"NAC needs to be unified into a single security architecture; that's what NAC 2.0 can do, it can tell you not just who is on the network, but what are they doing there. That's the real potential," he said. "How we as an industry can tie the pieces together to work as a whole, and then tie them back to specific business objectives around cost and managements issues, will largely help determine the future of NAC in general."
Some other NAC vendors agree, and hurl far stronger words at market giant Cisco, which is often credited as the founder of the security niche but is now seen by some as its biggest barrier.
When Cisco launched its OneNAC strategy earlier this year -- essentially telling customers to buy its simpler network admission NAC appliances today and to worry about broader uses of the technology tomorrow -- some smaller vendors claimed the firm was attempting to cover up its own product shortcomings by intentionally disbursing interest in other types of applications.
Cisco has no plans to embrace NAC 2.0 as described by Hanna, said Dominic Wilde, vice president of marketing for Nevis Networks, a maker of network admission and policy enforcement appliances.
And while the market is ready to move forward as Hanna envisions, the networking giant is purposefully trying to confuse customers, Wilde said.
"What Cisco did with OneNAC was try to stall the market because they knew that their framework wasn't ready for customers, and they realized that they helped create a market that their products cannot presently serve," Wilde said. "The bigger idea was for NAC to include threat prevention and access management on an applications level; unlike a lot of other vendors, Cisco can't deliver on that vision of NAC today, so they're trying to keep people focused on their narrow definition."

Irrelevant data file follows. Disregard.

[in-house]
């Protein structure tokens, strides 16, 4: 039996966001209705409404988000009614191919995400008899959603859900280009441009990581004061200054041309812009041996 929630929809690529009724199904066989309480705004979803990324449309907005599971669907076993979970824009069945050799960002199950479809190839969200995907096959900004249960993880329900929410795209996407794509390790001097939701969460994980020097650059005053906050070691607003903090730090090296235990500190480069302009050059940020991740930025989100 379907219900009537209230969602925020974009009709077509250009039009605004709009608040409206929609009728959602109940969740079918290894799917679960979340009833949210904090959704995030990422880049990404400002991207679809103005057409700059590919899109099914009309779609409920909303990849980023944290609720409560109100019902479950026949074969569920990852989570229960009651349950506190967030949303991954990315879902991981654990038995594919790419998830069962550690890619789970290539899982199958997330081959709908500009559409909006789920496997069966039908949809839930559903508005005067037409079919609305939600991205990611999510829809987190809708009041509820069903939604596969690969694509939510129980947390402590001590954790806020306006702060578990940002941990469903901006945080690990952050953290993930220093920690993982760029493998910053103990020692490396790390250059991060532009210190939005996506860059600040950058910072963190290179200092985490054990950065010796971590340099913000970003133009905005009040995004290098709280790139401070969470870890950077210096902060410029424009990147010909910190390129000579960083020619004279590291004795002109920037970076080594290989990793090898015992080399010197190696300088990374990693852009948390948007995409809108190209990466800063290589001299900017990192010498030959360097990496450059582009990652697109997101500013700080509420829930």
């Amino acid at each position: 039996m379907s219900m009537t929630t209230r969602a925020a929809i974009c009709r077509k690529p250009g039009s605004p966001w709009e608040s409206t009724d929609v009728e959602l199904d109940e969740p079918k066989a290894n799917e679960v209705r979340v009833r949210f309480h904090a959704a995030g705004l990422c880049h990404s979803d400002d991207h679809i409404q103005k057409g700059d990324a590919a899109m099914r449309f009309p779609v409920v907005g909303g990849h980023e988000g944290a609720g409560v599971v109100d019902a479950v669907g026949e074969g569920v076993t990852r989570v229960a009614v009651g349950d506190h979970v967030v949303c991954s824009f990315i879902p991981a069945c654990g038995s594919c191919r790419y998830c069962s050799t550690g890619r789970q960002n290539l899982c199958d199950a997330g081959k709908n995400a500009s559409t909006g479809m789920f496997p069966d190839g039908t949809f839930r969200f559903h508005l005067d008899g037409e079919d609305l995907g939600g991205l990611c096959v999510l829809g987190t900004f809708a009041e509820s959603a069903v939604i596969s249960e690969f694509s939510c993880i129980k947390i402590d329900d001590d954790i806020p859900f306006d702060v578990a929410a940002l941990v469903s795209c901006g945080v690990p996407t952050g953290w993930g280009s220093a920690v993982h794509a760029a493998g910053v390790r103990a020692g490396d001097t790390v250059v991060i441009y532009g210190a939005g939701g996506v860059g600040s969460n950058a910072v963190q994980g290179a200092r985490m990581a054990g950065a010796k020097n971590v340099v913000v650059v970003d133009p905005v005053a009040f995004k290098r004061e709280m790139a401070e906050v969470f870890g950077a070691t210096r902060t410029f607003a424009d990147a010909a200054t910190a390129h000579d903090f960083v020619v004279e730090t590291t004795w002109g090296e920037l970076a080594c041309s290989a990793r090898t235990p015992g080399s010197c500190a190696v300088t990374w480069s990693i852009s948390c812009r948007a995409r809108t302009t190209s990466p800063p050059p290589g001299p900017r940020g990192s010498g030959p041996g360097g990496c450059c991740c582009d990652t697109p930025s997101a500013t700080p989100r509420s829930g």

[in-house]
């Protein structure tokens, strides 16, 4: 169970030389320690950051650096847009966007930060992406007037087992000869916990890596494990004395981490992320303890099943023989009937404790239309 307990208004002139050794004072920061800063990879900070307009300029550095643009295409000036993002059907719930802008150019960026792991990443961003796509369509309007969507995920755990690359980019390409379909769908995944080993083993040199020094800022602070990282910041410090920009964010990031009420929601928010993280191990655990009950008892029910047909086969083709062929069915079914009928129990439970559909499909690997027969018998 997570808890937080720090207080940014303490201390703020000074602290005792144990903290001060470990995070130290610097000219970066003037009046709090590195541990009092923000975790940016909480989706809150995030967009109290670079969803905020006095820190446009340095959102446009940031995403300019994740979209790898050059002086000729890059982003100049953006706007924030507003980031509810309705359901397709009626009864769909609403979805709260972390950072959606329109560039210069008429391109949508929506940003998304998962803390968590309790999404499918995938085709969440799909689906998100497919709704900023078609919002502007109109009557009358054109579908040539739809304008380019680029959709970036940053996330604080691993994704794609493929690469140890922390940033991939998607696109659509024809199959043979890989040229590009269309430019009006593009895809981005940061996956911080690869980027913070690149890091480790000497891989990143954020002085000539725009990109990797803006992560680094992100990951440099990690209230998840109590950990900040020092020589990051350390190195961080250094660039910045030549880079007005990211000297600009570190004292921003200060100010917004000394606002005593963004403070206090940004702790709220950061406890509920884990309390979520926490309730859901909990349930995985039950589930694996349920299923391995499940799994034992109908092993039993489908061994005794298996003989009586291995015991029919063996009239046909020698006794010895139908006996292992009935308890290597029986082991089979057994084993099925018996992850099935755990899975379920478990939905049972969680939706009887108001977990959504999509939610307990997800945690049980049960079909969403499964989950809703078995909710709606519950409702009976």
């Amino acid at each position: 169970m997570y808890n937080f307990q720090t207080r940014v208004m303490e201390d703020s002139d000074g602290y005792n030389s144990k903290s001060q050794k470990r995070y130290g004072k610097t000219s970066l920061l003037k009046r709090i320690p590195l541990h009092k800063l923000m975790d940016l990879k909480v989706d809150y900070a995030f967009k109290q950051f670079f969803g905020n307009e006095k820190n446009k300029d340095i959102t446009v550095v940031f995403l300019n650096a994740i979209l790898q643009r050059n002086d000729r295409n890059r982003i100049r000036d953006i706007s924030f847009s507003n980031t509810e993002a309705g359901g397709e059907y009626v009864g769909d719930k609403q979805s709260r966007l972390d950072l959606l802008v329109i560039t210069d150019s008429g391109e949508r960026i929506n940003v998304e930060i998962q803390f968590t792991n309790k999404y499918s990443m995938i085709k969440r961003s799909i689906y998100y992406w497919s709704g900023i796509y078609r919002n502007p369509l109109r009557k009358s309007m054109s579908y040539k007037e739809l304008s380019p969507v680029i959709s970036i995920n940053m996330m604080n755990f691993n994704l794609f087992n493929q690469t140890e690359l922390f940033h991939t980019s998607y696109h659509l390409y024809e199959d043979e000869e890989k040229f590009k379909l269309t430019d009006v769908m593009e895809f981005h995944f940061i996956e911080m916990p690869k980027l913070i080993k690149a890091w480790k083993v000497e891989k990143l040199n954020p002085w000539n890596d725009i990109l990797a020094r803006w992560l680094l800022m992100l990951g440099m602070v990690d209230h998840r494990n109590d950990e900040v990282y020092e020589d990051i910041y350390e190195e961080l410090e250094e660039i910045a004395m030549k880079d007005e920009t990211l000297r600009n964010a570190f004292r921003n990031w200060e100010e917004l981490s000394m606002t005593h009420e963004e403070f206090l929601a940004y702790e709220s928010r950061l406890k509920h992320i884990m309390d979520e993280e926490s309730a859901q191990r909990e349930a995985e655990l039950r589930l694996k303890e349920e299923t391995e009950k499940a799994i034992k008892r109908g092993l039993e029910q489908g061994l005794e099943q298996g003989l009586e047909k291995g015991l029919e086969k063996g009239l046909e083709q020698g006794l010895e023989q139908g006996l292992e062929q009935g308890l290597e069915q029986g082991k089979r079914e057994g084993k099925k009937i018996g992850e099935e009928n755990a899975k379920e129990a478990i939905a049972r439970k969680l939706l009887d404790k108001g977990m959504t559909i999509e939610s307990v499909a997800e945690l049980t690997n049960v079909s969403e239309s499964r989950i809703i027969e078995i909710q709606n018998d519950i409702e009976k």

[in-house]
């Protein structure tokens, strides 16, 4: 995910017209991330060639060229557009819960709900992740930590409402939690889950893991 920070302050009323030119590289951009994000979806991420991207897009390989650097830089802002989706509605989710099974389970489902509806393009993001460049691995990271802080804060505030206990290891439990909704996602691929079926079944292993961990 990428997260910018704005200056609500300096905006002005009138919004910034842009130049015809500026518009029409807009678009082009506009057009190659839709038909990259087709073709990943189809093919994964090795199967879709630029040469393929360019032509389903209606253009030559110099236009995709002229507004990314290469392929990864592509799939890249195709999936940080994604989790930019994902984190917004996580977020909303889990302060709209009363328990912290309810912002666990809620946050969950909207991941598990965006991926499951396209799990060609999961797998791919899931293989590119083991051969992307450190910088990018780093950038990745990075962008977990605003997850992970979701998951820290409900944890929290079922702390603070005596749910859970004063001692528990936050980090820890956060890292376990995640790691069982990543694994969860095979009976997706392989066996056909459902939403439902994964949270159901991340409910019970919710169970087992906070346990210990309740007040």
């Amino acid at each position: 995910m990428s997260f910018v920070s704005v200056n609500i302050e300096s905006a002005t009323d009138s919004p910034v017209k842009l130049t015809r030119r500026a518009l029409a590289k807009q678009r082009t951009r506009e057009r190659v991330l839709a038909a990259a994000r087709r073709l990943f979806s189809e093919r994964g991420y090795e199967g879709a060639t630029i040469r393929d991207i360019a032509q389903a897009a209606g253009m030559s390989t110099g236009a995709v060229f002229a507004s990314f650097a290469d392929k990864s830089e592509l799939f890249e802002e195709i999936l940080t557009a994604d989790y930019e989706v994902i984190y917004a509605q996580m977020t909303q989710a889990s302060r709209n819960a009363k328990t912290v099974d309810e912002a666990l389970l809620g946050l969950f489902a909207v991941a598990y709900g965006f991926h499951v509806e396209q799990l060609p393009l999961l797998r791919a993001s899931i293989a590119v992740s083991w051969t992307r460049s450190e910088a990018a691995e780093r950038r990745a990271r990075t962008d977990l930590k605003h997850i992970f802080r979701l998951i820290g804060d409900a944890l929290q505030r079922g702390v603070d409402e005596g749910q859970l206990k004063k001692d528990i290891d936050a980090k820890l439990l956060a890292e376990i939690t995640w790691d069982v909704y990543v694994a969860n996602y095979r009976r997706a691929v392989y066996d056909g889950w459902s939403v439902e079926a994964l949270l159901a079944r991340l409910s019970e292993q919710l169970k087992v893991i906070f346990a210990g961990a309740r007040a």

Another extremely influential player in the evolution of NAC is Microsoft, which has built its own flavor of the technology, Network Access Protection (NAP), into its next generation server OS, code-named Longhorn, due out in early 2008.
While Microsoft hasn't even yet delivered its version of NAC, Wilde said that the time differential is forgivable, as the notion of having the technology aligned with one of the OS giant's most popular product's is enthralling to nearly everyone.
Like Intel's work to build TCG's pre-connect footprint into its vPro and Centrino chips -- which could allow devices to be authenticated even before they boot up their OS -- the benefits of having NAP built into Longhorn are worth waiting for, he said.
Meanwhile, Cisco executives don't seem to be in any hurry to manipulate their plans to suit the outcry of rival vendors like Juniper and Nevis, one of a vast number of smaller independent NAC tools providers.
Earlier this month, the networking behemoth announced the availability of its Network Admission Control (NAC) Guest Server package, which is aimed specifically at helping companies manage network admission for visitors.
Building guest access is considered the starting point for embracing NAC within most companies, and it remains the use case where Cisco continues to see most of its demand, said company representatives.
Other vendors may be hungry to push customers into other uses for the technology, but that effort may be grounded more in self interest than actual market dynamics, Cisco NAC product managers said.